Thursday, January 18, 2018

Incident at a Japanese Inn: An Introduction

Now that the rough draft of The Inugami is complete, as I edit it, I am already doing research for the next section of my braided novel.

Incident at a Japanese Inn takes place inside the walls of the Tsuta Ryokan, a Japanese guest house made by yōkai for yōkai. In the first two sections of the novel, The Shrine War and The Inugami, I introduce the reader to only two types of Japan's hundreds of yōkai: Kitsune (illusion-casting anthropomorphic foxes) and Inugami (anthropomorphic canine slaves created by a dark and evil Daoist sorcery). I also very briefly introduced two onis, generic Japanese dæmons.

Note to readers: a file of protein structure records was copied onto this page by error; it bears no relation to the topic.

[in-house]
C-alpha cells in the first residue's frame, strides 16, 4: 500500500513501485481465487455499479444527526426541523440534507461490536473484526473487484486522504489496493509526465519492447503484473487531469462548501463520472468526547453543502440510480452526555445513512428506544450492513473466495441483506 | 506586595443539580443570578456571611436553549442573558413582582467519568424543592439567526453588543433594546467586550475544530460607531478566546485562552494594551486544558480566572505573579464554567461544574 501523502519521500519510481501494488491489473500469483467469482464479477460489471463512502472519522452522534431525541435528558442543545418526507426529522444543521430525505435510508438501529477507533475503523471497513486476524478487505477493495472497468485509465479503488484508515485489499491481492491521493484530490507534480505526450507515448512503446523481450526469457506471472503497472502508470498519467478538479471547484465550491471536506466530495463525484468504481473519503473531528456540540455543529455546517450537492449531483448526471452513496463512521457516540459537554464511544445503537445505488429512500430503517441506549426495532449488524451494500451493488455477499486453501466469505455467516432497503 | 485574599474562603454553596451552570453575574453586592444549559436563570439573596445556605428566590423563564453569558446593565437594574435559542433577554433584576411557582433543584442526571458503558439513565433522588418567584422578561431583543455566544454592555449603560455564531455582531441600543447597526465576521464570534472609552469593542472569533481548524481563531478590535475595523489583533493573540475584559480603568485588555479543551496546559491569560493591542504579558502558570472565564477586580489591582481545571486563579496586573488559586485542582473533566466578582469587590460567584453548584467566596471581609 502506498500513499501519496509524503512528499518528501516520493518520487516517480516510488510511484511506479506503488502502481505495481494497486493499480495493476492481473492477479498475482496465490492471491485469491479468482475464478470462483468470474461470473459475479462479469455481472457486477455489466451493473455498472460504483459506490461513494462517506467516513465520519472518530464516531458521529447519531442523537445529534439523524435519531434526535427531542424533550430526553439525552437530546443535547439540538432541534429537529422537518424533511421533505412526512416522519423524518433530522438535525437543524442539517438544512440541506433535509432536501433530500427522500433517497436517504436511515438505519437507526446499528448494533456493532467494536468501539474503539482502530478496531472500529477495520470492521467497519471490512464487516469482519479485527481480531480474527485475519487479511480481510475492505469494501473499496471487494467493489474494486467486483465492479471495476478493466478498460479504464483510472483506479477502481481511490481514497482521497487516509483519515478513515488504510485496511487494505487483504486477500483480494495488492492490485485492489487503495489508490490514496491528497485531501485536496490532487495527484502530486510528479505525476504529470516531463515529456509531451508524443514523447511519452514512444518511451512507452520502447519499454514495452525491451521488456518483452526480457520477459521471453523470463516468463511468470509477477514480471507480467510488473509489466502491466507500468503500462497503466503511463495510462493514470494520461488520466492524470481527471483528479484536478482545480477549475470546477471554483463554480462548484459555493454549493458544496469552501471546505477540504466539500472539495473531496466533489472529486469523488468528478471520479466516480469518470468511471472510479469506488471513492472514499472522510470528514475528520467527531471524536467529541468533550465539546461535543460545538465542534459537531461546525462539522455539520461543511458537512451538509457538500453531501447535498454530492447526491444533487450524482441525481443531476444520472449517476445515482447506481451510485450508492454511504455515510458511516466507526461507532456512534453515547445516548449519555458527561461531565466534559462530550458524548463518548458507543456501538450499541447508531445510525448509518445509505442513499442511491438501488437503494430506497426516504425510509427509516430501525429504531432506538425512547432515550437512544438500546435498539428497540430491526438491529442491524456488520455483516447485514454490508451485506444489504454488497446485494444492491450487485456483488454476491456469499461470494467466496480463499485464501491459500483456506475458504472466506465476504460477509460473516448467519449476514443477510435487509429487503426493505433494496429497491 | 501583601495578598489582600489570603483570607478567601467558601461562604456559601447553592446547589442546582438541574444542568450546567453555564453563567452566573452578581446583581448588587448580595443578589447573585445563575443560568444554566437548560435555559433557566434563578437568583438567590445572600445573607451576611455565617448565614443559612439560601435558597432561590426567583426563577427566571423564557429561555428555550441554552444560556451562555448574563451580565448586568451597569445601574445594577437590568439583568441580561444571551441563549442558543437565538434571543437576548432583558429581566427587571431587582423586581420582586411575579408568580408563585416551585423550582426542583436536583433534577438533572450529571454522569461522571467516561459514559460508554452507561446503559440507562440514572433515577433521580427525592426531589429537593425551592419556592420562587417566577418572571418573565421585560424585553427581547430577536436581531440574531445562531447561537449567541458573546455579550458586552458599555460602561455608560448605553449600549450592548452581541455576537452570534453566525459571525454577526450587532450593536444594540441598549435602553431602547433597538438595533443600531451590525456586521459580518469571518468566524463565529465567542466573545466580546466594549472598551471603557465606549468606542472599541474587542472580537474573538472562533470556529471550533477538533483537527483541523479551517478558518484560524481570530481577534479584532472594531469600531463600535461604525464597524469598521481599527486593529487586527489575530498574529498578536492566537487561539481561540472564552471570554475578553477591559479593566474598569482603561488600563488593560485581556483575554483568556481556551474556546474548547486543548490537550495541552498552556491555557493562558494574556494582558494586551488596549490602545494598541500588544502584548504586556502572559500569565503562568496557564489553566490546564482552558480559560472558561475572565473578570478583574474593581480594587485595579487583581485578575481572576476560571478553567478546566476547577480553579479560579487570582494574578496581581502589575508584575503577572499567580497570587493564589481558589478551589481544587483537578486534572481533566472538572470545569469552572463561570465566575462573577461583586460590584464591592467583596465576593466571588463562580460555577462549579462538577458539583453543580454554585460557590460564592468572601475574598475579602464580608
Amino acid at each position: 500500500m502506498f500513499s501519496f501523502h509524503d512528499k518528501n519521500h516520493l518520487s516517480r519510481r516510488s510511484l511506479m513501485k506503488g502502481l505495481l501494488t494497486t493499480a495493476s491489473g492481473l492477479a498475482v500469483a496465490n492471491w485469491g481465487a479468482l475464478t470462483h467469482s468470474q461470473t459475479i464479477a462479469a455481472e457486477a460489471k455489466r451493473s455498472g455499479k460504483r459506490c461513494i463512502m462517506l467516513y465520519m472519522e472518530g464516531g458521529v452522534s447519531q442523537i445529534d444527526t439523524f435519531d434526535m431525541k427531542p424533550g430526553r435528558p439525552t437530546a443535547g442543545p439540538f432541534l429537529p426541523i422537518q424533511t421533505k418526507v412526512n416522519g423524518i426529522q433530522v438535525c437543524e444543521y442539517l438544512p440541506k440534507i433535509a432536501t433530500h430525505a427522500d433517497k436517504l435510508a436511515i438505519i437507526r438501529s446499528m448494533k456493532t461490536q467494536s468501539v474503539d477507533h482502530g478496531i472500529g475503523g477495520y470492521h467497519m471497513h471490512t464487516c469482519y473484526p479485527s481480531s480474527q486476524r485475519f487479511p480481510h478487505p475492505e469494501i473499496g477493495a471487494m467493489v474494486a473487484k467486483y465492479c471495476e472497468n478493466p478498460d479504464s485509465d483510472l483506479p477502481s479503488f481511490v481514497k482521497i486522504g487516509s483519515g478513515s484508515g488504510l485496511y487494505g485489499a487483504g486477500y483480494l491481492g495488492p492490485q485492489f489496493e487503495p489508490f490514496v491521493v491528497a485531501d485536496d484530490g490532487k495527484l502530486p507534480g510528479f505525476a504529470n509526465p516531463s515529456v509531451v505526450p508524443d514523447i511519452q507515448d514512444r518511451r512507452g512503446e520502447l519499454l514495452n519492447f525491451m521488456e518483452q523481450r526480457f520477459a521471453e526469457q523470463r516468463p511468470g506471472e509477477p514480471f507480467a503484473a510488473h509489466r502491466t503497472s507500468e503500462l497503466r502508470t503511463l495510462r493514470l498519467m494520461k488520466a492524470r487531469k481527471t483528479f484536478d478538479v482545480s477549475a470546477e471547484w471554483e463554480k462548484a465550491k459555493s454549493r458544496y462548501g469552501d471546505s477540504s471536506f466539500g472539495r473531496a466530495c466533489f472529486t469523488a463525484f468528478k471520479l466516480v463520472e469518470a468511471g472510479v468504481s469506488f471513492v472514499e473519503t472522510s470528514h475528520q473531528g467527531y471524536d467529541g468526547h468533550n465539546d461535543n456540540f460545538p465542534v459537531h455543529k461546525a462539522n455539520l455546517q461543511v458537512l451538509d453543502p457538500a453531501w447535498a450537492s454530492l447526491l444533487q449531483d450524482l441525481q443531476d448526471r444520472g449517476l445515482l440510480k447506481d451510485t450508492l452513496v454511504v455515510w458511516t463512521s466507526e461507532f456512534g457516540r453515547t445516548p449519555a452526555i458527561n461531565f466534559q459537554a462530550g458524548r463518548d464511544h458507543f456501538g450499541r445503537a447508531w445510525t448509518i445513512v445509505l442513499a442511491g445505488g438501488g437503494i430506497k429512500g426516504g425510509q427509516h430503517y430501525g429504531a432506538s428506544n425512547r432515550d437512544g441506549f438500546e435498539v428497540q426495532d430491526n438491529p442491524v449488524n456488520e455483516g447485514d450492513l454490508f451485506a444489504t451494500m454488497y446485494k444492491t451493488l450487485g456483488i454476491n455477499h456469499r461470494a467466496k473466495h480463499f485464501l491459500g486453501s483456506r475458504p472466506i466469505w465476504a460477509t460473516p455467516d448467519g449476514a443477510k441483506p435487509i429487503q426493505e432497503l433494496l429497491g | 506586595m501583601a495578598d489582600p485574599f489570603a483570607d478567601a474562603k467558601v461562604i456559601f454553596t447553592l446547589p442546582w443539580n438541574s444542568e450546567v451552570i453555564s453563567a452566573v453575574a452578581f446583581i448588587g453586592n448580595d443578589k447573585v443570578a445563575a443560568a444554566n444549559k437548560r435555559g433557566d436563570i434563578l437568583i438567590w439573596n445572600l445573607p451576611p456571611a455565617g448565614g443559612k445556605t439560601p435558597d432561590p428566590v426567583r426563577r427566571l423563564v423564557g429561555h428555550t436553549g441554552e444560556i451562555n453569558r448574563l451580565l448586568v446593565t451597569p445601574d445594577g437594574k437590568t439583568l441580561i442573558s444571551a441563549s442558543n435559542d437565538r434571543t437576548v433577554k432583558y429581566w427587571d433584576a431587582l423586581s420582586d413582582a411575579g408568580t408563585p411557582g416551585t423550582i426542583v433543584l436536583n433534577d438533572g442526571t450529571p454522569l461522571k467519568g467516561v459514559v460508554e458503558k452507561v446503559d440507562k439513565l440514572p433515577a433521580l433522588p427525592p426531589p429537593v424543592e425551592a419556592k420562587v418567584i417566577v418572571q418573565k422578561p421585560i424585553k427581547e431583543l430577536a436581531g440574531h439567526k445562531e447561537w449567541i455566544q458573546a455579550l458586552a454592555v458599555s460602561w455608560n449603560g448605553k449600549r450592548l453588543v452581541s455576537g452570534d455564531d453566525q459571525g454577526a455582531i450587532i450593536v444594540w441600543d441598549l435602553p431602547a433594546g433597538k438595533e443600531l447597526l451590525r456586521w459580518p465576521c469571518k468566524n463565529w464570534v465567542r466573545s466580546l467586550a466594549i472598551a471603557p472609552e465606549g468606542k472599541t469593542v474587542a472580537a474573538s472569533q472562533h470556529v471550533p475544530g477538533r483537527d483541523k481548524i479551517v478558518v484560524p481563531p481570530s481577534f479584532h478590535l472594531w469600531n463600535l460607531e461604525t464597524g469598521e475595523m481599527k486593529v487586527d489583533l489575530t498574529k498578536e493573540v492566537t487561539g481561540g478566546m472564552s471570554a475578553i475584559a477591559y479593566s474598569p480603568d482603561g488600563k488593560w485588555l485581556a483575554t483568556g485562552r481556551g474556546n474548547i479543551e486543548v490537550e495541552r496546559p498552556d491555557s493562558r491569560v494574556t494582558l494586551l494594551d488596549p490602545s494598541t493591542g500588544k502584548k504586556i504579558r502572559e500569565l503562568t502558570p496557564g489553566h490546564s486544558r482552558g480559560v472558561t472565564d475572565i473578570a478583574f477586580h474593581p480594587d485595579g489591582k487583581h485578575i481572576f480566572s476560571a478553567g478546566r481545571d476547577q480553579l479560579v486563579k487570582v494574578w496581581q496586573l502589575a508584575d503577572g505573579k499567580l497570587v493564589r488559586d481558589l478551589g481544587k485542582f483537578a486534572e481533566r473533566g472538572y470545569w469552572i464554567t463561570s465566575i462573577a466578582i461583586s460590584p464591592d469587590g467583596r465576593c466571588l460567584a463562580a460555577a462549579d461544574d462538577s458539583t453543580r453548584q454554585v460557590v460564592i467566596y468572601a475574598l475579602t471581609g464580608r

In An Incident at a Japanese Inn I am opening my literary universe to a number of yōkai races:
  • Tengu, a sort of bird-like creature
  • Nekomata, a fork-tailed cat
  • Tanuki, raccoon dogs and I will play down their...let's say, prominent assets.
  • Yanari aka House Creakers: little tiny goblins that make the floors of your house creak.
  • Mujina, a shapeshifting badger 
Unfortunately, Japanese folklore only contains a very few of actual races. the vast majority of yōkai are singular entities restricted to a very specific locale such as a city gate or a specific river, so I may take my liberty as a writer and make up a yōkai of my very own.

As always, stay tuned. The adventure will be a lot of fun.

Wednesday, January 10, 2018

Odd Tales of Wonder #7 Is Released!



From the editors of Odd Tales of Wonder:

Odd Tales of Wonder #7 is now available! The print edition is available here and the Kindle edition is available here.

Why am I excited about this? Because it contains my story, Through the Black Andes, a fantasy tale based on a real location in south-central Pennsylvania: